Psaur has posted a cool piece written by Mike O'Shaughnessy called The Twelve Pages of Christmas. In it, Mike recalls the manic, post-Thanksgiving Gen-X'er joy of hunting through the toy section of a 1979 Sears Catalog. The catalog was a talisman for 10-year olds, offering four-color photos of every gadget and game we could ever hope to unwrap at 6:15 on Christmas morning.
After I read Mike's piece, I tried to remember the pages that got my pulse pounding. The genius of the Sears Catalog was in its scope -- the sheer range and number of gift ideas turning individuals into nagging automatons by attrition. I would stare at those pages for hours, circling items with my Bic pen as I nervously chewed the cap. Things I wanted got one circle. Things I really wanted got eight or ten emphatic rings of ink.
You could trace my pre-pubescent flounderings toward teenhood simply by sampling the placement of ink circles on the backs of catalogs from '77-'82, beginning with the Six Million Dollar man action figure and ending with a Real Electric Guitar. (I got the action figure, but my parents balked at the guitar.)
I couldn't remember any of the stuff I coveted in the catalog until I did a Google search (my 12,753th). Lo and behold, some guy has posted a 1979 Sears Catalog up on Flickr.
We all had our favorite pages. Here, mine would be the Sears Video Arcade Cartridge System (who named this??), a licensed Atari knockoff, and the two subsequent pages of game cartridges. (Actual copy: "These Cartridges reprogram the Video Arcade Console...to give you a new set of games." The copy writer must have been 50 and very, very confused by it all. See pages 651-653.
Close behind the Console on my list of most heavily inked pages was probably the page featuring the Atari 400 home computer (p. 654). Headline: "Put an electronic genius to work." All 16K of genius. Actually 16K and a cassette tape drive provided game quality that was leaps and bounds over the 4K or so offered up by the Console. My friends and I used to play around with the Atari 400 at the Fairmount Fair Sears.
10 Print "Brian"
20 Goto 10
And smile as my name scrolled endlessly down the screen.
Also on display at Sears' new computer department: The useless 2K Timex Sinclair, the Texas Instruments TI-994 and, shortly after, the Atari 800. The 800 had 48K, an optional floppy disc drive and a real keyboard. Oh, the text-based, fantasy adventure bliss!
Note: Nerd that I am, I have recently download a complicated set of emulators just so I can relive computer classics like Tunnels of Doom, Exodus: Ultima III and almost every Atari 2600 game ever made.
Another great set of pages: RC cars and gliders (pages 648-649). What was it about the concept of radio control that made me lose control of myself? I imagined mounting spy cameras on the glider and snapping aerial pics of unsuspecting neighbors, or filling the assumed bomb hatch with firecrackers that could somehow be ignited and released with the touch of a button, to rain down upon the heads of my enemies.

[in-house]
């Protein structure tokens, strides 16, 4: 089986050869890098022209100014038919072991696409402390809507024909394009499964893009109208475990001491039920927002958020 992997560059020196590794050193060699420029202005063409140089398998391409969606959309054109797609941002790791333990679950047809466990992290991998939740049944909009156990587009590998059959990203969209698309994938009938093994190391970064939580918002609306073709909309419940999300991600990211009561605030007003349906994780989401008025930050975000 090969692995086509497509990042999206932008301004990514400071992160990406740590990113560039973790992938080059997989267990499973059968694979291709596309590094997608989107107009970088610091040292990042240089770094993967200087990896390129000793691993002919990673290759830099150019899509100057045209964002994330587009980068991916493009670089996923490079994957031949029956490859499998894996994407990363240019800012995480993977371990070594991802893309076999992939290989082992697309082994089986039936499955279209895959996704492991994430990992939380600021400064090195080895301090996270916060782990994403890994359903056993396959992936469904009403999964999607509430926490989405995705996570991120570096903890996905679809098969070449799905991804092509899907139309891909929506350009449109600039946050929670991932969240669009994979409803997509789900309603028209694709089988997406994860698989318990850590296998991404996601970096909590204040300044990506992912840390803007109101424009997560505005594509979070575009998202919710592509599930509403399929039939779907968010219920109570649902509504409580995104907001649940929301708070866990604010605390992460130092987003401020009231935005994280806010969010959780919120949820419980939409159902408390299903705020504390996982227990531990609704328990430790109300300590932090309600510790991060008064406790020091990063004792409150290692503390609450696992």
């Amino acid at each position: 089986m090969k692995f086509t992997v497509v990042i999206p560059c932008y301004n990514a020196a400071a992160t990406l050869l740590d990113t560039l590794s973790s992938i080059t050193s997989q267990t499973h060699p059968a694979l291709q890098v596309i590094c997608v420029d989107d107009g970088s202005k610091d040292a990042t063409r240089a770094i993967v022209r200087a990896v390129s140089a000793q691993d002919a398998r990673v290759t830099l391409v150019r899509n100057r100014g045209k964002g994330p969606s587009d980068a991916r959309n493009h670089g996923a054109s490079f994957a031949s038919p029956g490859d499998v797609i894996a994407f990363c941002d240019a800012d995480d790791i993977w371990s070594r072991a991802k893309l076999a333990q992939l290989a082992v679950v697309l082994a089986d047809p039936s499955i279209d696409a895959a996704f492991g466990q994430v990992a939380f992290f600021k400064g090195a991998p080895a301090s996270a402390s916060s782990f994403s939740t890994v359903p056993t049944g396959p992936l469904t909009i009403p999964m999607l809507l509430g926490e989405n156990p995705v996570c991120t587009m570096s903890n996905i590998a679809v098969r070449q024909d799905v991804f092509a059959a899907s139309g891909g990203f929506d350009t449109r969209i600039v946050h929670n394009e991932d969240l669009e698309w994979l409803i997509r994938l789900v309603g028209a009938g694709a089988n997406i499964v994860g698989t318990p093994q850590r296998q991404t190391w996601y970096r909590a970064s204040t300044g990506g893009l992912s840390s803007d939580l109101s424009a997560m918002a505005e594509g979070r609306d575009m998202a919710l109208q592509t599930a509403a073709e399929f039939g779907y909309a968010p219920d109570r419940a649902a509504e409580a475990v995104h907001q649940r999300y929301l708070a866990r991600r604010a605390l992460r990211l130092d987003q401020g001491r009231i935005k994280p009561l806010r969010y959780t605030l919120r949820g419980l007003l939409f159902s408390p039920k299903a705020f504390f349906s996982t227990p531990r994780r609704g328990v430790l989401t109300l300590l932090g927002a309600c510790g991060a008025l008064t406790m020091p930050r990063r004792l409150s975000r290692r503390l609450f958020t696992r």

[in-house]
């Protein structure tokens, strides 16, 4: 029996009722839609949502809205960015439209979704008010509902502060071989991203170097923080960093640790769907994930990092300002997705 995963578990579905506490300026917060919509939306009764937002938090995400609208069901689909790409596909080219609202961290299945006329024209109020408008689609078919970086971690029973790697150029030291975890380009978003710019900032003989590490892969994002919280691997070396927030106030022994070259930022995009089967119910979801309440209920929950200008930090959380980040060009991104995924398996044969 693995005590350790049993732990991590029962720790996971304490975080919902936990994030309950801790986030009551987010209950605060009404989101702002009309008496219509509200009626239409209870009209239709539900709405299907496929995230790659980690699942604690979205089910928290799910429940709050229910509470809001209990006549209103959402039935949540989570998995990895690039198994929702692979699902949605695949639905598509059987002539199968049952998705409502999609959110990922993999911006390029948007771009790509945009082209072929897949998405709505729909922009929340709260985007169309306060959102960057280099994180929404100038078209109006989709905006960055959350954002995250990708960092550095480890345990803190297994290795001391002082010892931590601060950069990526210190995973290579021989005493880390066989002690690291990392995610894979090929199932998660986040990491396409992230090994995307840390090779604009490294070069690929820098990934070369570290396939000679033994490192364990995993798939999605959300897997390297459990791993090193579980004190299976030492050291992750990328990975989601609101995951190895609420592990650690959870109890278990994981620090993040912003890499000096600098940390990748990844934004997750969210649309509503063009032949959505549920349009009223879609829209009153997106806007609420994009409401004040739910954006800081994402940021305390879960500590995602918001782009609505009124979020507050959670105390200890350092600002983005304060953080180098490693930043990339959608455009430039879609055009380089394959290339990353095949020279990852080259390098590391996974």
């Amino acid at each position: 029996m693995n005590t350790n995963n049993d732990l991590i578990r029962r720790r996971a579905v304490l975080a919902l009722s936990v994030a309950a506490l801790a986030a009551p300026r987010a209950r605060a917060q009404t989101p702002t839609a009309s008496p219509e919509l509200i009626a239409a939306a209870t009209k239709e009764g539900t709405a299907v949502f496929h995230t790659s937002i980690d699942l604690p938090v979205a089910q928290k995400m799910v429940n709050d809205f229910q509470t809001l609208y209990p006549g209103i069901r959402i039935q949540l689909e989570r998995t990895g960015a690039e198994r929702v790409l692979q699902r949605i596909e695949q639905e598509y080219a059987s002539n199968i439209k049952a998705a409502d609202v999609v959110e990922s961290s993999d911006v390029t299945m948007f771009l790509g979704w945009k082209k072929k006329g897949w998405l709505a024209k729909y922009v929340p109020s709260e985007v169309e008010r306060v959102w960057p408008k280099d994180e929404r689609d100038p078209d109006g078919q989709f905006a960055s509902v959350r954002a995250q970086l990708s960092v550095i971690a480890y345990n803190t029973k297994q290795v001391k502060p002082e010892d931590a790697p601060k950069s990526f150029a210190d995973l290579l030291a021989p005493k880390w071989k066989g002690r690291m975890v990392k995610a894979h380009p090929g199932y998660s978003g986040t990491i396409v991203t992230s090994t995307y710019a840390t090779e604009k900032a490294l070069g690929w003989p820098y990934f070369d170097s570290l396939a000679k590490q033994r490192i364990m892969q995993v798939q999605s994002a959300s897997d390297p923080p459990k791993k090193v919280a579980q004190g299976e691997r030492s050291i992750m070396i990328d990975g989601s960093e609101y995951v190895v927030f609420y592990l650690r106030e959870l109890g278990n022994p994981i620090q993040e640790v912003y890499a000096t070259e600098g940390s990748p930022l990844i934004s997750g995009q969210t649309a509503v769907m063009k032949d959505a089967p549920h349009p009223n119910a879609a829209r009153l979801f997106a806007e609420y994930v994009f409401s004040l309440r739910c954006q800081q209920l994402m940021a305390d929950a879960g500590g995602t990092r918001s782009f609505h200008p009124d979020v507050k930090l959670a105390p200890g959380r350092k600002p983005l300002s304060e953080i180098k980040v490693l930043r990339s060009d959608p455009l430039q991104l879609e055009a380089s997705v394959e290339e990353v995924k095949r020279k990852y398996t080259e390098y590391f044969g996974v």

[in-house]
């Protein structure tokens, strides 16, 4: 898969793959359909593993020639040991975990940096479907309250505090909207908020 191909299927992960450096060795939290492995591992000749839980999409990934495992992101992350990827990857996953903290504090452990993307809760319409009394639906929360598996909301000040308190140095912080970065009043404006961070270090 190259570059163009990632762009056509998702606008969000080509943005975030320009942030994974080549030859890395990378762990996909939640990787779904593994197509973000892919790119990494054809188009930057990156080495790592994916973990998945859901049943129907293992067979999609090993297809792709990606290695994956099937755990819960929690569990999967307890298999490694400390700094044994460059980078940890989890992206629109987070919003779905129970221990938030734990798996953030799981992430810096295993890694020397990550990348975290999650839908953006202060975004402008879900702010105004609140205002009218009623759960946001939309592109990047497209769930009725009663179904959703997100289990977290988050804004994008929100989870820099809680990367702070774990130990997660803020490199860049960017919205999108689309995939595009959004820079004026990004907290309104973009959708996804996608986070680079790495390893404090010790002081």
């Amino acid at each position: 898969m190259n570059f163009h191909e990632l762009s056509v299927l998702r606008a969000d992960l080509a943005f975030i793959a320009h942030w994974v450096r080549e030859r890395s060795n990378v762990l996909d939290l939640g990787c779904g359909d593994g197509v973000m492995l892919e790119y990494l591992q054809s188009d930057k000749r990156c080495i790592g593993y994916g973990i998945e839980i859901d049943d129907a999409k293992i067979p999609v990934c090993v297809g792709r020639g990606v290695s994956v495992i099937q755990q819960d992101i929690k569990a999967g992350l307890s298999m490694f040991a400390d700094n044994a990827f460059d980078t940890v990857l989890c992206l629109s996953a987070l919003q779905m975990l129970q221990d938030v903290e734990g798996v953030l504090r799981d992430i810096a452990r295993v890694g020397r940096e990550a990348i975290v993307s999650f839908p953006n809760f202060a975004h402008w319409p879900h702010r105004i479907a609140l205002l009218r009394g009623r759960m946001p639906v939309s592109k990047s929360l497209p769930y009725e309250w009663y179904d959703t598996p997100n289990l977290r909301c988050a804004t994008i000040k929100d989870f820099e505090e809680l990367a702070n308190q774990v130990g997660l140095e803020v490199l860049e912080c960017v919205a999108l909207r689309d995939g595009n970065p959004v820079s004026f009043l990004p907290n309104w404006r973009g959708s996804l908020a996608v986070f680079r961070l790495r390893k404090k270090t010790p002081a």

I finally did get an RC glider and was so excited that I assembled it in early January. There it sat, awaiting an early spring on the brown shag of my bedroom floor, until my sister stumbled onto it and crushed one of the the Styrofoam wings. I can still recall the sudden guilt in her eyes as she started to cry, just as I'm sure she remembers the startled outrage in mine as I started to cry.
The glider was dead before it ever got off the ground.
Luckily, my friend Mike got the same glider for Christmas and, being more patient, waited until the snow melted before assembling it. His dad took us to our elementary school playground one Saturday in March to send it on its maiden flight. The glider launched by means of a 25-foot rubber band that you staked into the ground. You then hooked the other end onto the nose of the plane, walked backward about 100 feet or so and released. The incredible tension created by the thick rubber band would catapult the glider up to 200ft, according to the starburst on the box.
That particular Saturday was windy. I think Mike's dad even suggested that we wait for a nicer day. But we were in no mood to be fucked with. Mike staked the rubber band into the half-frozen stretch of grass that separated two adjacent baseball diamonds. Then he picked up the radio control as we paced backward with the plane.
It was over so fast that the experience existed only as a flash of excitement and a moment of dumb realization. The glider took off, shot straight up to a height of around 75 feet, then looped back upon itself and took a nose dive straight into the soggy grass of left field. Both wings snapped forward, dropping the amputated fuselage onto its decalled back.
The microscope (622-623) was another big one for me. The model I got was a reflecting microscope with a 300x max magnification. It came with a set of stained specimens: fly wings, parameciums, onion peels. But the real fun was in trapping all sorts of liquids and bits between the frosted slides and peering into another world. Plant cells were all square and neatly stacked, like bricks with little brown nuclei. Amoebas were blobby and shifting. Blood cells clumped like Cheerioes.
At the other end of the spectrum: the telescope (621). The idea of seeing the rings of Saturn was too much to bear. I had to have a telescope. Had to.